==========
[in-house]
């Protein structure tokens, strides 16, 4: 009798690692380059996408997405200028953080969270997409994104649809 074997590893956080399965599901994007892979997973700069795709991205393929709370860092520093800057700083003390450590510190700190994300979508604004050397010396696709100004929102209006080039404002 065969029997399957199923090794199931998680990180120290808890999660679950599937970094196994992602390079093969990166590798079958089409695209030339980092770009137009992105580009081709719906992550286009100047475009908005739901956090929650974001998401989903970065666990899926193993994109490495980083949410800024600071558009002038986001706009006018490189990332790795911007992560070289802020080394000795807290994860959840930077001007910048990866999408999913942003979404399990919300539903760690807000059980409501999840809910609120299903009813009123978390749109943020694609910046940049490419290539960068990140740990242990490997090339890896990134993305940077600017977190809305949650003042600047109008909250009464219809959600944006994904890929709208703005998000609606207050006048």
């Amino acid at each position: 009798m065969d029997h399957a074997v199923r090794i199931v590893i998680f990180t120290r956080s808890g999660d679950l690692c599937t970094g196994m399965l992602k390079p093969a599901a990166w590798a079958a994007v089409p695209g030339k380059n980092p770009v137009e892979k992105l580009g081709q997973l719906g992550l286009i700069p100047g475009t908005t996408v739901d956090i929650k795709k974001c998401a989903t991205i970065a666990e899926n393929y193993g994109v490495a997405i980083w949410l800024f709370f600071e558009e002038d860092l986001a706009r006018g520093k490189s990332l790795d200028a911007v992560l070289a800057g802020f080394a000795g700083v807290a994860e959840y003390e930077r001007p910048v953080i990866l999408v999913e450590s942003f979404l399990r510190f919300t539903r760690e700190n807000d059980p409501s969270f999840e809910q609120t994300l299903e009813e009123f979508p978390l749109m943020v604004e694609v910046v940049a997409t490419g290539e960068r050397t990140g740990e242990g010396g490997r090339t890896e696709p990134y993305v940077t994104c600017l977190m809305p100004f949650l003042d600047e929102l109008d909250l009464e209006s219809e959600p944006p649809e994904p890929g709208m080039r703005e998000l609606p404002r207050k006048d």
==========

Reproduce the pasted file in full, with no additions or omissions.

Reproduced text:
[in-house]
């Protein structure tokens, strides 16, 4: 009798690692380059996408997405200028953080969270997409994104649809 074997590893956080399965599901994007892979997973700069795709991205393929709370860092520093800057700083003390450590510190700190994300979508604004050397010396696709100004929102209006080039404002 065969029997399957199923090794199931998680990180120290808890999660679950599937970094196994992602390079093969990166590798079958089409695209030339980092770009137009992105580009081709719906992550286009100047475009908005739901956090929650974001998401989903970065666990899926193993994109490495980083949410800024600071558009002038986001706009006018490189990332790795911007992560070289802020080394000795807290994860959840930077001007910048990866999408999913942003979404399990919300539903760690807000059980409501999840809910609120299903009813009123978390749109943020694609910046940049490419290539960068990140740990242990490997090339890896990134993305940077600017977190809305949650003042600047109008909250009464219809959600944006994904890929709208703005998000609606207050006048």
């Amino acid at each position: 009798m065969d029997h399957a074997v199923r090794i199931v590893i998680f990180t120290r956080s808890g999660d679950l690692c599937t970094g196994m399965l992602k390079p093969a599901a990166w590798a079958a994007v089409p695209g030339k380059n980092p770009v137009e892979k992105l580009g081709q997973l719906g992550l286009i700069p100047g475009t908005t996408v739901d956090i929650k795709k974001c998401a989903t991205i970065a666990e899926n393929y193993g994109v490495a997405i980083w949410l800024f709370f600071e558009e002038d860092l986001a706009r006018g520093k490189s990332l790795d200028a911007v992560l070289a800057g802020f080394a000795g700083v807290a994860e959840y003390e930077r001007p910048v953080i990866l999408v999913e450590s942003f979404l399990r510190f919300t539903r760690e700190n807000d059980p409501s969270f999840e809910q609120t994300l299903e009813e009123f979508p978390l749109m943020v604004e694609v910046v940049a997409t490419g290539e960068r050397t990140g740990e242990g010396g490997r090339t890896e696709p990134y993305v940077t994104c600017l977190m809305p100004f949650l003042d600047e929102l109008d909250l009464e209006s219809e959600p944006p649809e994904p890929g709208m080039r703005e998000l609606p404002r207050k006048d």